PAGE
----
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We are using Maven(3.0.3) as build tool and we need to have different version for different environments (DEV , TEST, QA ) . If we pass version property value during build time based on environment , the installed POM doesn't have the passed property values instead it still has the ${app-version} string.

I saw already there is a bug for this http://jira.codehaus.org/browse/MNG-2971

Is there any other alternative ,because we cannot different POM file for different environments ,which will be hard to maintain..

Thanks Vijay

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I don't think you're really supposed to use Maven's install mechanism and repositories to create deployment artifacts of your application for various staging environments. A better practice is deploying from a source control tag and doing the build on the target server, or creating a deployment package using the assembly plugin (with configuration files filtered to replace the placeholders there) and distributing that. –  millimoose Jan 27 '12 at 22:42
    
Doing a build on each deployment target, while currently popular in cloud environments is total overkill. –  Manfred Moser Feb 1 '12 at 20:58

3 Answers 3

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Create different artifacts for the environments and use the parameter as a classifier. The pom is the same for all three artifacts but the classifier separates them.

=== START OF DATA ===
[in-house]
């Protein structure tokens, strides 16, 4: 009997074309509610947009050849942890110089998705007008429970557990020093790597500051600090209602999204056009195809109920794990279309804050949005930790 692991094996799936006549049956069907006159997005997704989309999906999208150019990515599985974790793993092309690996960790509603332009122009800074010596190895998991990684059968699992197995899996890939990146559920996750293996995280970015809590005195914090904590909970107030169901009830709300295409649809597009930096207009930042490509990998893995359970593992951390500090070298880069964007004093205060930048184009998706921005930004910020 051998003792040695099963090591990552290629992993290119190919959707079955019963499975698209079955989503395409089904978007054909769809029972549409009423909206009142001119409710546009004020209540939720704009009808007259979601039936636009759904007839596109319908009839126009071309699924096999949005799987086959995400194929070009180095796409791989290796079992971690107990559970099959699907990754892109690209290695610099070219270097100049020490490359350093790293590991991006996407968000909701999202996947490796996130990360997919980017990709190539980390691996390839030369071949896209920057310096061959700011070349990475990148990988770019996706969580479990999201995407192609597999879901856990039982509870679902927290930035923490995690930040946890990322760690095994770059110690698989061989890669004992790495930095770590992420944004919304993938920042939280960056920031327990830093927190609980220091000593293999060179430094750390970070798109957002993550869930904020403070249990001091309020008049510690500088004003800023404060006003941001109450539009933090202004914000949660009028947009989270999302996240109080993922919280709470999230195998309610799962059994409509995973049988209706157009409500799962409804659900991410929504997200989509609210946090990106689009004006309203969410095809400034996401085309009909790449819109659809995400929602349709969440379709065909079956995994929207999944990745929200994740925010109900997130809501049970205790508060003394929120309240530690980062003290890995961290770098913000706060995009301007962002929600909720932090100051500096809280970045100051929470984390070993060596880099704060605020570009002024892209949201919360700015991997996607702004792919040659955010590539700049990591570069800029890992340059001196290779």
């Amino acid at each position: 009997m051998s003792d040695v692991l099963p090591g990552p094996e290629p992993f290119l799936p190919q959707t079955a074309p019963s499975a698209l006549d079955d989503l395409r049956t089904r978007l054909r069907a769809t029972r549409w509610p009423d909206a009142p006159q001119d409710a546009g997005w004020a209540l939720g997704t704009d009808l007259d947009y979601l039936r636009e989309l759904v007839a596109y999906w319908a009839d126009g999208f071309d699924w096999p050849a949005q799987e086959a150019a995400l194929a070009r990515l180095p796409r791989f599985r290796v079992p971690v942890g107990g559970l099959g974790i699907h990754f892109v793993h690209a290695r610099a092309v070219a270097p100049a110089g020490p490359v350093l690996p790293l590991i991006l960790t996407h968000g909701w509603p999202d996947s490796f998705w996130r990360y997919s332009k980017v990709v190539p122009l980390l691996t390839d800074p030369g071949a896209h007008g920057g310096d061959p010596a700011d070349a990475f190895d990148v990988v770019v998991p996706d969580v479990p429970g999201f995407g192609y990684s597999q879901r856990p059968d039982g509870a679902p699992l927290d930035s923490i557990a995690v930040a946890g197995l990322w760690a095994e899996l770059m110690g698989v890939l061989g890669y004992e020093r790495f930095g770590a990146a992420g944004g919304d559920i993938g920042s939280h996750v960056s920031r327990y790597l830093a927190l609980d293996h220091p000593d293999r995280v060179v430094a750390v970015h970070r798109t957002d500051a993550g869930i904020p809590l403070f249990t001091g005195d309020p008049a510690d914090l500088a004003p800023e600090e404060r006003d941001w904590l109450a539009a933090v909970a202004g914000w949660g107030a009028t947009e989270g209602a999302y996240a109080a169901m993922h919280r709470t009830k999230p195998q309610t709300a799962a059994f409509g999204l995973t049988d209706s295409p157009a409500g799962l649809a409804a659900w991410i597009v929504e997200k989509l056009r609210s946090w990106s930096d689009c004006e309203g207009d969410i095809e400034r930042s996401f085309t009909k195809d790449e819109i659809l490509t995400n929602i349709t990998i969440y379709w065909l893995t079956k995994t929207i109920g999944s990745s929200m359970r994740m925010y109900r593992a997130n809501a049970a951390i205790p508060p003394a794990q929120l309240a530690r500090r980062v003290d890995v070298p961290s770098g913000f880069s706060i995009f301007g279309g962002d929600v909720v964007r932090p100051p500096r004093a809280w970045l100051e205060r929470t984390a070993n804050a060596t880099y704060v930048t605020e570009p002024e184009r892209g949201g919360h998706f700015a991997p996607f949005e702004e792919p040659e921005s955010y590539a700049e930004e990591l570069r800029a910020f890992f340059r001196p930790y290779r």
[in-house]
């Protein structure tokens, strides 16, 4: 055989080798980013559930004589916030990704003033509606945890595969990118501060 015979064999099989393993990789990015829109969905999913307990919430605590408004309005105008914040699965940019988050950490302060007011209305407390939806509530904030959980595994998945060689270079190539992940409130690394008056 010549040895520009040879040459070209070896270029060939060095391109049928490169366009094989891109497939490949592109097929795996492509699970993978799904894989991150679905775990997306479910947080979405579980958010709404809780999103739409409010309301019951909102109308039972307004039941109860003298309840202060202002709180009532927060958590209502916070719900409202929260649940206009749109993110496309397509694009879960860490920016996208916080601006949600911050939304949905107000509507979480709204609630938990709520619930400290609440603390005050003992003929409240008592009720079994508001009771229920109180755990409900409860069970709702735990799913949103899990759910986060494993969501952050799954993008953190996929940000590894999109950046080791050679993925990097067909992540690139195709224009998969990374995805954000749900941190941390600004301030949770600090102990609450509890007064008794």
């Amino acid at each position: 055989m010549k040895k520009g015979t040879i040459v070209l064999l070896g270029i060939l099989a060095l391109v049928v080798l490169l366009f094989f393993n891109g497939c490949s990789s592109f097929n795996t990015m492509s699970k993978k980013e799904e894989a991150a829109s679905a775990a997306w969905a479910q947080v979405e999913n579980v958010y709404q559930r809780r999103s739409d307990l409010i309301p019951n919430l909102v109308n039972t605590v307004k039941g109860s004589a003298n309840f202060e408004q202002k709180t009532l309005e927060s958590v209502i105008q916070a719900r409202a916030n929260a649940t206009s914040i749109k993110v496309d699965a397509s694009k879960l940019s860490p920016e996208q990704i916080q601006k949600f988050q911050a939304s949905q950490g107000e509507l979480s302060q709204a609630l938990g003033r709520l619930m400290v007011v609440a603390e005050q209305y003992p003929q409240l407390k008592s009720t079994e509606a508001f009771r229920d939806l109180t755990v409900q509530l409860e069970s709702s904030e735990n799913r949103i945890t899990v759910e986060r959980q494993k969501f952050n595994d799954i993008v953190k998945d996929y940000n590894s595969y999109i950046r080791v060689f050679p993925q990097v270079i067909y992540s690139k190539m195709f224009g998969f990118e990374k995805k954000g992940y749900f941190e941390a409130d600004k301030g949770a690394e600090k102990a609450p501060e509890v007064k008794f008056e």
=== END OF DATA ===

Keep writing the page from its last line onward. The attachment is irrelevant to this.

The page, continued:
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If i have classifier with SNAPSHOT version , does Maven captures timestamp while deploying to remote repository? –  user684434 Feb 3 '12 at 21:32
    
From all I know it should for all artifacts. –  Manfred Moser Feb 4 '12 at 17:43

Apparently Maven does not make any variable/property substitution when installing the POM. It is installed as is, that is the principle. You'd better not read any properties from POM (unless this is e.g. version number), bout you should configure your properties in external file (one per stage, e.g. dev.properties, test.properties, ...) and then configure Maven profiles (again, one per stage) and invoke Maven like mvn -Pdev depending on what you want to build. In profile you can package your final application with whatever properties you like (e.g. with the help of build-helper-maven-plugin:add-resource or maven-antrun-plugin + copy rule).

Alternatively you can filter your resources. For example, you can filter your Spring context XML file, which refers the properties file (so you package all property files, but Spring will refer only some specific). Or you can filter another properties file from which you will learn what is the "main" properties file to use (double indirection).

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You should create the archives for your different targets within a single build and use as already mentioned the classifier to separate those artifacts from each others.

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